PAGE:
A sea of children stand in their uniforms, boys in pressed shorts and girls in smocks with Peter-Pan collars, hands folded, eyes gazed with intensity.
They’re singing their hearts out with purpose — to record a CD of hymn medleys to be sold by their school, Providence Christian.
“It’s a rare feat, to have that many children sing by memory and learn all those words — words some of them don’t even understand yet,” pianist David Leeman said.
Each school year, students from classes one through five at Providence learn a hymn a month. Then, at the end of the year, Leeman crafts the hymns into an arrangement. This year’s medley contains nine traditional hymns.
“It’s such a wonderful thing that we do,” class three teacher Allison Ellis said. “The kids work hard on these hymns for a whole month — they sing them every day, and they love it. The families have really grown to love these hymns.”
Even with each year’s medley performance, the school hasn’t recorded a CD since 2009.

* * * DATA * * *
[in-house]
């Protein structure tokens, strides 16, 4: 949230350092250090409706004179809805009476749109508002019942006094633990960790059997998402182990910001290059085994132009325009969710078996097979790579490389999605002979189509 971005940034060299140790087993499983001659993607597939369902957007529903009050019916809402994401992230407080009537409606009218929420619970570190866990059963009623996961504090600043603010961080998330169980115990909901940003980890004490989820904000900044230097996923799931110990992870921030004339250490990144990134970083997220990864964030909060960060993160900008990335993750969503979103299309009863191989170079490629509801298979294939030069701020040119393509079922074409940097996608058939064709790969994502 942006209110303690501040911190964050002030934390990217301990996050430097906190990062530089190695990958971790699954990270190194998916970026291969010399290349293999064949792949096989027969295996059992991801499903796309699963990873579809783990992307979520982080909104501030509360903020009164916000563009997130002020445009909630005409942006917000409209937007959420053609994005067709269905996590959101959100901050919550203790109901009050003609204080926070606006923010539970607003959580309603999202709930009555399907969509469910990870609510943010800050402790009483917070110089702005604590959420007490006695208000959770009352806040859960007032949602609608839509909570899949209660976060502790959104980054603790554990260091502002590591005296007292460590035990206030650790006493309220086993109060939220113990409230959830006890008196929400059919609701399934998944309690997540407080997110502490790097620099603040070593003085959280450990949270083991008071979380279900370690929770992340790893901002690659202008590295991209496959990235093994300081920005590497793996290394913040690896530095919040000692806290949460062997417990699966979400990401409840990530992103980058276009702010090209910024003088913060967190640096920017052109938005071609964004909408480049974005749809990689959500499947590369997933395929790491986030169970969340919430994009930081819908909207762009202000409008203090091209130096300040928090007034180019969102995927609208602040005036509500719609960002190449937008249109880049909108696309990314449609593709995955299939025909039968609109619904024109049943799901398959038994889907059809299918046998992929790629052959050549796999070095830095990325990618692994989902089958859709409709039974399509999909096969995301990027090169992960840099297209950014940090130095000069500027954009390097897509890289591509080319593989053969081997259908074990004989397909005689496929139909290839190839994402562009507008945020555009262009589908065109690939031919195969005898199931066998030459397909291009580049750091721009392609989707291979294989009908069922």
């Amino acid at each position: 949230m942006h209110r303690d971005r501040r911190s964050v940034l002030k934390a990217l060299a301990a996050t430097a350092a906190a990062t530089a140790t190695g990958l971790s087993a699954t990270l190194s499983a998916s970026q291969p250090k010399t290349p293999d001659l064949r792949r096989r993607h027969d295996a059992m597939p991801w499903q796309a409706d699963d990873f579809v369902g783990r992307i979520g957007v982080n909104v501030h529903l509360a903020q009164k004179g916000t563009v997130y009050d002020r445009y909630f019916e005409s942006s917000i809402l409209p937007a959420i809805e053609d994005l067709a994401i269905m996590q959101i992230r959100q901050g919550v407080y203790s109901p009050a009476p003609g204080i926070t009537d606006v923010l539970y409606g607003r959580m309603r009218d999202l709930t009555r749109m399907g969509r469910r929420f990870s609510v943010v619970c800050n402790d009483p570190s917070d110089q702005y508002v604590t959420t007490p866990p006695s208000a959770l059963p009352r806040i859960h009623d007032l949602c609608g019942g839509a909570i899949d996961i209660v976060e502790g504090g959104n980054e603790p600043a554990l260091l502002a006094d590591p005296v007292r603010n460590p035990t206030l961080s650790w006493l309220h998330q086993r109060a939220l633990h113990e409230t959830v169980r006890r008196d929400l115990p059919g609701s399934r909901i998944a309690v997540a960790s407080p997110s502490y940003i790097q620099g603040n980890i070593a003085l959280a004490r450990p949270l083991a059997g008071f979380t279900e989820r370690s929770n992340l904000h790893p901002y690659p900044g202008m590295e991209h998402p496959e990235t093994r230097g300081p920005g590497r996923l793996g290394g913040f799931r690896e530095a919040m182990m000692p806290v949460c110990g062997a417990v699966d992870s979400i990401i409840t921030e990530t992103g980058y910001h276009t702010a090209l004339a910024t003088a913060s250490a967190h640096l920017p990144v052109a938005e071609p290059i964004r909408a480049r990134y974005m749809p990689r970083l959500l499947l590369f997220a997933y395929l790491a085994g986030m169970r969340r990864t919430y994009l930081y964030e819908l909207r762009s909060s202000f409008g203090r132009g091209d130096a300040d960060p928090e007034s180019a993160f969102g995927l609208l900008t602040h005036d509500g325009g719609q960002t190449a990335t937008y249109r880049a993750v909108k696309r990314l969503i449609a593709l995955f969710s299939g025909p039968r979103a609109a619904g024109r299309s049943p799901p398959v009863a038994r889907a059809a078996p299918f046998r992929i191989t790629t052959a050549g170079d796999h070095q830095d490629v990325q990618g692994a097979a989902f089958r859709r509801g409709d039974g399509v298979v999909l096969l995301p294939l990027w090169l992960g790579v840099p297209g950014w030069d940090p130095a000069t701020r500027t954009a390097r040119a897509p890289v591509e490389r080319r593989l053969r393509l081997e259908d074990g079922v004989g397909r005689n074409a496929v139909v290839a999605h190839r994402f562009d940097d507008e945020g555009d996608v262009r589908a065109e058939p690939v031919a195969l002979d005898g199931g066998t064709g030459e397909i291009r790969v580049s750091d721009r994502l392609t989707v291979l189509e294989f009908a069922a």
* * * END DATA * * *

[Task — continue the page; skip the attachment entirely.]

“It’s a good way to review, and the parents love it — they always cry,” music director Barbara Leeman said.
She’s been at Providence for 18 years, with her husband assisting through arrangements and piano accompaniment.
“Because we’re a classical school, we believe in traditional hymns,” she said. ‘They’re at the risk of being lost [in popular culture].”
With five classes of children participating, the total number of singers rounds out at about 200.
“The hymn medley was special because we got to sing before the Lord and sing with our friends,” class four student Hannah Ball said.
For Leeman, that’s an important experience for children to have.
“We need to sing our theology and teach it to children,” she said. “We don’t teach ‘kiddie’ songs. These hymns are time-tested. Just like what we read in literature, we only sing great music.”
The children participate in roughly five performances each year: Grandparents’ Day, Christmas Chapel, Fine Arts Day, the school musical, and, of course, the hymn medley. And the school of thought is the same for each performance.
“Culture is screaming something else in their ears,” Leeman said. “But we are giving children something they’ll have their whole lives: familiar words from reading the hymnal. We have college-age kids and older coming back and thanking us. Every child can sing, and sing high.”
The CD will be released later this month or early November, to be available for purchase before the holiday season.
This story originally appeared in the October issue of Park Cities People, on stands now.